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G-20 urged to push for eradicating corruption

 InDepth News 01 November 2019

While releasing the 2010 'Corruption Perceptions Index', Transparency International has lauded the Group of 20 (G-20) for recognising corruption as "a global problem that must be addressed in global policy reforms". (1080 Words) - By Jaya Ramachandran


"It is commendable that the Group of 20 in pursuing financial reform has made strong commitments to transparency and integrity ahead of their November summit in Seoul," said Huguette Labelle, Chair of Transparency International (TI).

"But the process of reform itself must be accelerated," she added.

The leaders of 19 major industrial and emerging economies and the European Union are poised to tackle several mid- and long-term policy issues at their Summit on November 10-11 in Seoul, South Korea.

The G20 comprises: Argentina, Australia, Brazil, Canada, China, France, Germany, India, Indonesia, Italy, Japan, Mexico, Russia, Saudi Arabia, South Africa, South Korea, Turkey, UK and USA.

The Seoul Summit agenda includes: ensuring global economic recovery; framework for strong, sustainable, and balanced global growth; strengthening the international financial regulatory system; modernizing the international financial institutions; global financial safety nets, development issues; and currency war.

TI calls on the G-20 "to mandate greater government oversight and public transparency in all measures they take to reduce systemic risks and opportunities for corruption and fraud in the public as well as in the private sector".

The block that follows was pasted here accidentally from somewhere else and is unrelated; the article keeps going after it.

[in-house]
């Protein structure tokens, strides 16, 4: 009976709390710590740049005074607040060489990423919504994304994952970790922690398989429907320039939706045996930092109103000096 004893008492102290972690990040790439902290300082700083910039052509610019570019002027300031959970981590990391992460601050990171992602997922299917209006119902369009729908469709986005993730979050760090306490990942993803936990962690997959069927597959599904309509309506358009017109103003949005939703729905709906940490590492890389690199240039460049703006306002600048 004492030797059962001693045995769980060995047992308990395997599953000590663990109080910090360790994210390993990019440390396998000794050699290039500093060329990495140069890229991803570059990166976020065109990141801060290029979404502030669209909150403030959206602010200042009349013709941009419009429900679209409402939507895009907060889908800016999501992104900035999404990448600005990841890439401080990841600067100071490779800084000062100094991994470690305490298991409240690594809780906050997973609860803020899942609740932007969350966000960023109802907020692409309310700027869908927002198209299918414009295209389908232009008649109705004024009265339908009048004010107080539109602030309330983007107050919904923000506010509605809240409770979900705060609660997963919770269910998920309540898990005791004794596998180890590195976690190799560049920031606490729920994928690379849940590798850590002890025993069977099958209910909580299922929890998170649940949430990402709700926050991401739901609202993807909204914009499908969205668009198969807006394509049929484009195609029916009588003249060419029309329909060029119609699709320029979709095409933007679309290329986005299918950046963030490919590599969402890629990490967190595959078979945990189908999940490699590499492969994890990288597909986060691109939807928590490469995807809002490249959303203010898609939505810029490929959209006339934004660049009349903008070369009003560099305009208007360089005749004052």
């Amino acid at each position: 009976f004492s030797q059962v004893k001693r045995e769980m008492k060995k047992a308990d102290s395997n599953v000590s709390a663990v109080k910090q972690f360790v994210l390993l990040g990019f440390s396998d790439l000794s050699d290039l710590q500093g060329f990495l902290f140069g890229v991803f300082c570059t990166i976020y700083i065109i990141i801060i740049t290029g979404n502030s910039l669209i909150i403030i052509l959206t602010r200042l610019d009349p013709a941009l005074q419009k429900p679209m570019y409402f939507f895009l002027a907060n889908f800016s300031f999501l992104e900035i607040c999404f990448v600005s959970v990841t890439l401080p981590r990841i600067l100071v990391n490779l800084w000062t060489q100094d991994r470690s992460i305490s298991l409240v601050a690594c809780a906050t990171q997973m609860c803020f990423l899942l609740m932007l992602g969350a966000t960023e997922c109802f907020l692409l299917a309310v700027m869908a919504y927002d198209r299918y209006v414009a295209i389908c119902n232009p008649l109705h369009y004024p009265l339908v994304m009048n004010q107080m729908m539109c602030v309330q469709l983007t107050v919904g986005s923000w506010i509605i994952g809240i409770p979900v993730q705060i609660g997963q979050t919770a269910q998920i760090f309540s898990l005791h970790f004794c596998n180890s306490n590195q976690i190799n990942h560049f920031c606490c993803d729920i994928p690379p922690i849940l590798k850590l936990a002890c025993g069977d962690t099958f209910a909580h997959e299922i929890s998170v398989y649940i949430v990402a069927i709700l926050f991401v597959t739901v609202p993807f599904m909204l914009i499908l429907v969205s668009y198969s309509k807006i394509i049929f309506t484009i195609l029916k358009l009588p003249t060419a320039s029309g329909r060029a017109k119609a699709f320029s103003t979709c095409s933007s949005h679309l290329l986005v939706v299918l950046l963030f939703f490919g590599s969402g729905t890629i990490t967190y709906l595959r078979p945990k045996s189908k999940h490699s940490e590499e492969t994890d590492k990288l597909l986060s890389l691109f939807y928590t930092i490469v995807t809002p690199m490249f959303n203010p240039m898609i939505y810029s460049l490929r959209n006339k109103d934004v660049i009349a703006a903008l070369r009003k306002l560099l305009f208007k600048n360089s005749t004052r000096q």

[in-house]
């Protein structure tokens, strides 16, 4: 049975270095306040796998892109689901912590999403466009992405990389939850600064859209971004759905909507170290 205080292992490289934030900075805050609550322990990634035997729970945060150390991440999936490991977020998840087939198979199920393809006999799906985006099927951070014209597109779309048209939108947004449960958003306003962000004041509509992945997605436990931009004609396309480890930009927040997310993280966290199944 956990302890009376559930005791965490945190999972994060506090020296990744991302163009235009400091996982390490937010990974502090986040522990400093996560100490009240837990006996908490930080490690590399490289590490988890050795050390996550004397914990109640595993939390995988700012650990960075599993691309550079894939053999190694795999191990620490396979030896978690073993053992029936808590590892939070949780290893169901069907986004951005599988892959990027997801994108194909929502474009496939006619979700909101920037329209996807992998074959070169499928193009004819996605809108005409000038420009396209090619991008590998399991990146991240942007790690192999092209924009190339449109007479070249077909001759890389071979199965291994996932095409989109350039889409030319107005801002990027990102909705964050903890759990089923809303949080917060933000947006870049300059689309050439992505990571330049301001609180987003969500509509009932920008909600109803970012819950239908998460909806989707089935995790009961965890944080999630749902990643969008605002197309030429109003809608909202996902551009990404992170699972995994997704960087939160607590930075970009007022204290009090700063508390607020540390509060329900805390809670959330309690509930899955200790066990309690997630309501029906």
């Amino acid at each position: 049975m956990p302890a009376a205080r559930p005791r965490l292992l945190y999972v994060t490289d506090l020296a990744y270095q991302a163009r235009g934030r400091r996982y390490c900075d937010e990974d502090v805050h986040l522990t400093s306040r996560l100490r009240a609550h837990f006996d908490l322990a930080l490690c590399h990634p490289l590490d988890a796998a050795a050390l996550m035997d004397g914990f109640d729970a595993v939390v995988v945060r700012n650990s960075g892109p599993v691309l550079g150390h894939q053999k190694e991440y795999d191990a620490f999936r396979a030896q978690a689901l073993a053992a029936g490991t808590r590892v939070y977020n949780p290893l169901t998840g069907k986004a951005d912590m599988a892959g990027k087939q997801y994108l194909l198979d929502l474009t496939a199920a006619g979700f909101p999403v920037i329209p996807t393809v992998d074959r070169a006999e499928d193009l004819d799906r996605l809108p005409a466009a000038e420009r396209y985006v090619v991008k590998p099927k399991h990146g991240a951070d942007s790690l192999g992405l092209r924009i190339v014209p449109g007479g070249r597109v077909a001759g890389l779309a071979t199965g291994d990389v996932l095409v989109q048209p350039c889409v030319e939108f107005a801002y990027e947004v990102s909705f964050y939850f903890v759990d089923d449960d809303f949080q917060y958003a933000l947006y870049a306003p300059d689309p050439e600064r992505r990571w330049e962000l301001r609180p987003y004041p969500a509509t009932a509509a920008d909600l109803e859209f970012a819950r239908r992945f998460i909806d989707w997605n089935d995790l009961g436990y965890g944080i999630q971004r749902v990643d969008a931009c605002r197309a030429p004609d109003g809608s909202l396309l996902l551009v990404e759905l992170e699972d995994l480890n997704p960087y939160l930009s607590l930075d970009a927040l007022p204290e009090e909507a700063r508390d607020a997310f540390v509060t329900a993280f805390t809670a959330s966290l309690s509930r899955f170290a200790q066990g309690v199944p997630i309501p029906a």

In their Declaration emerging from the Toronto Summit on June 26-27, 2010, the G-20 agreed that "corruption threatens the integrity of markets, undermines fair competition, distorts resource allocation, destroys public trust and undermines the rule of law".

"We call for the ratification and full implementation by all G-20 members of the United Nations Convention against Corruption (UNCAC) and encourage others to do the same. We will fully implement the reviews in accordance with the provisions of UNCAC," they said.

Going a step further, they said: "Building on the progress made since Pittsburgh to address corruption, we agree to establish a Working Group to make comprehensive recommendations for consideration by Leaders in Korea on how the G-20 could continue to make practical and valuable contributions to international efforts to combat corruption and lead by example, in key areas that include, but are not limited to, adopting and enforcing strong and effective anti-bribery rules, fighting corruption in the public and private sectors, preventing access of corrupt persons to global financial systems, cooperation in visa denial, extradition and asset recovery, and protecting whistleblowers who stand-up against corruption."

Echoing that view, TI says: ". . . governments need to integrate anti-corruption measures in all spheres, from the responses to the financial crisis and climate change to commitments by the international community to eradicate poverty. For this reason TI advocates stricter implementation of the UN Convention against Corruption, the only global initiative that provides a framework for putting an end to corruption."


TI's assessment of 36 industrialised countries party to the OECD anti-bribery convention, which forbids bribery of foreign officials, reveals that "as many as 20 show little or no enforcement of the rules, sending the wrong signal about their commitment to curb corrupt practices".